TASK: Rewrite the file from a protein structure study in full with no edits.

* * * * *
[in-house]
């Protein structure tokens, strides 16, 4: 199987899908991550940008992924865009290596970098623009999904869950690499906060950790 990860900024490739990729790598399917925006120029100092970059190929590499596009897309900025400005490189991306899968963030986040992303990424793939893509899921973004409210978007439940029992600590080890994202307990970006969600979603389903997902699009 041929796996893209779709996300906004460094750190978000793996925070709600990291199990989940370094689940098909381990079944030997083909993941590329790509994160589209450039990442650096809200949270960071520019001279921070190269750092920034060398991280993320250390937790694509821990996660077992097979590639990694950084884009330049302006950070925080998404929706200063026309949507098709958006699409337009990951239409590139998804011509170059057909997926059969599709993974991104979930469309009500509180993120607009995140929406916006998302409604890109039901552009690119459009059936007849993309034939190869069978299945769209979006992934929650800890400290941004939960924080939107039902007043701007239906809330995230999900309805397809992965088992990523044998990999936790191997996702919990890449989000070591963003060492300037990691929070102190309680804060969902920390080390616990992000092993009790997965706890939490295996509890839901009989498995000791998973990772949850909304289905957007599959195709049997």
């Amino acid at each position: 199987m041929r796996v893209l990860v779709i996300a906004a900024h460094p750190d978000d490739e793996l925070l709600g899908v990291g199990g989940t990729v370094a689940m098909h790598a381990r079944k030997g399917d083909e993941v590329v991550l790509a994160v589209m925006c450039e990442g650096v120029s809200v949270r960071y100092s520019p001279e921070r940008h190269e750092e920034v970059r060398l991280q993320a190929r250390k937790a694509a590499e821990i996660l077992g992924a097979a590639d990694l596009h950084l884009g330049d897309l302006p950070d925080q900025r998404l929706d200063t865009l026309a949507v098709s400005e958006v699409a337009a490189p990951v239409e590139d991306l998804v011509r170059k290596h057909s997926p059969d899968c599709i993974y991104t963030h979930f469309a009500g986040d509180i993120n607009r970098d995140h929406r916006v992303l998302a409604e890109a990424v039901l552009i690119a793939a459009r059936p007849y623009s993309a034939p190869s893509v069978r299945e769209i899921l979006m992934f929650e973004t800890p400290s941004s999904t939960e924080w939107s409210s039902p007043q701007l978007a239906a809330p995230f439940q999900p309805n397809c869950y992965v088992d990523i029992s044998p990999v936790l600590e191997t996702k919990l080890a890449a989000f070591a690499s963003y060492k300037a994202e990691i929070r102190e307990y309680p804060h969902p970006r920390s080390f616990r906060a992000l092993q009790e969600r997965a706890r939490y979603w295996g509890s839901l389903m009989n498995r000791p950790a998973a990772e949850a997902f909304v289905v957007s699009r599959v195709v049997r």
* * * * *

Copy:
[in-house]
């Protein structure tokens, strides 16, 4: 199987899908991550940008992924865009290596970098623009999904869950690499906060950790 990860900024490739990729790598399917925006120029100092970059190929590499596009897309900025400005490189991306899968963030986040992303990424793939893509899921973004409210978007439940029992600590080890994202307990970006969600979603389903997902699009 041929796996893209779709996300906004460094750190978000793996925070709600990291199990989940370094689940098909381990079944030997083909993941590329790509994160589209450039990442650096809200949270960071520019001279921070190269750092920034060398991280993320250390937790694509821990996660077992097979590639990694950084884009330049302006950070925080998404929706200063026309949507098709958006699409337009990951239409590139998804011509170059057909997926059969599709993974991104979930469309009500509180993120607009995140929406916006998302409604890109039901552009690119459009059936007849993309034939190869069978299945769209979006992934929650800890400290941004939960924080939107039902007043701007239906809330995230999900309805397809992965088992990523044998990999936790191997996702919990890449989000070591963003060492300037990691929070102190309680804060969902920390080390616990992000092993009790997965706890939490295996509890839901009989498995000791998973990772949850909304289905957007599959195709049997």
């Amino acid at each position: 199987m041929r796996v893209l990860v779709i996300a906004a900024h460094p750190d978000d490739e793996l925070l709600g899908v990291g199990g989940t990729v370094a689940m098909h790598a381990r079944k030997g399917d083909e993941v590329v991550l790509a994160v589209m925006c450039e990442g650096v120029s809200v949270r960071y100092s520019p001279e921070r940008h190269e750092e920034v970059r060398l991280q993320a190929r250390k937790a694509a590499e821990i996660l077992g992924a097979a590639d990694l596009h950084l884009g330049d897309l302006p950070d925080q900025r998404l929706d200063t865009l026309a949507v098709s400005e958006v699409a337009a490189p990951v239409e590139d991306l998804v011509r170059k290596h057909s997926p059969d899968c599709i993974y991104t963030h979930f469309a009500g986040d509180i993120n607009r970098d995140h929406r916006v992303l998302a409604e890109a990424v039901l552009i690119a793939a459009r059936p007849y623009s993309a034939p190869s893509v069978r299945e769209i899921l979006m992934f929650e973004t800890p400290s941004s999904t939960e924080w939107s409210s039902p007043q701007l978007a239906a809330p995230f439940q999900p309805n397809c869950y992965v088992d990523i029992s044998p990999v936790l600590e191997t996702k919990l080890a890449a989000f070591a690499s963003y060492k300037a994202e990691i929070r102190e307990y309680p804060h969902p970006r920390s080390f616990r906060a992000l092993q009790e969600r997965a706890r939490y979603w295996g509890s839901l389903m009989n498995r000791p950790a998973a990772e949850a997902f909304v289905v957007s699009r599959v195709v049997r």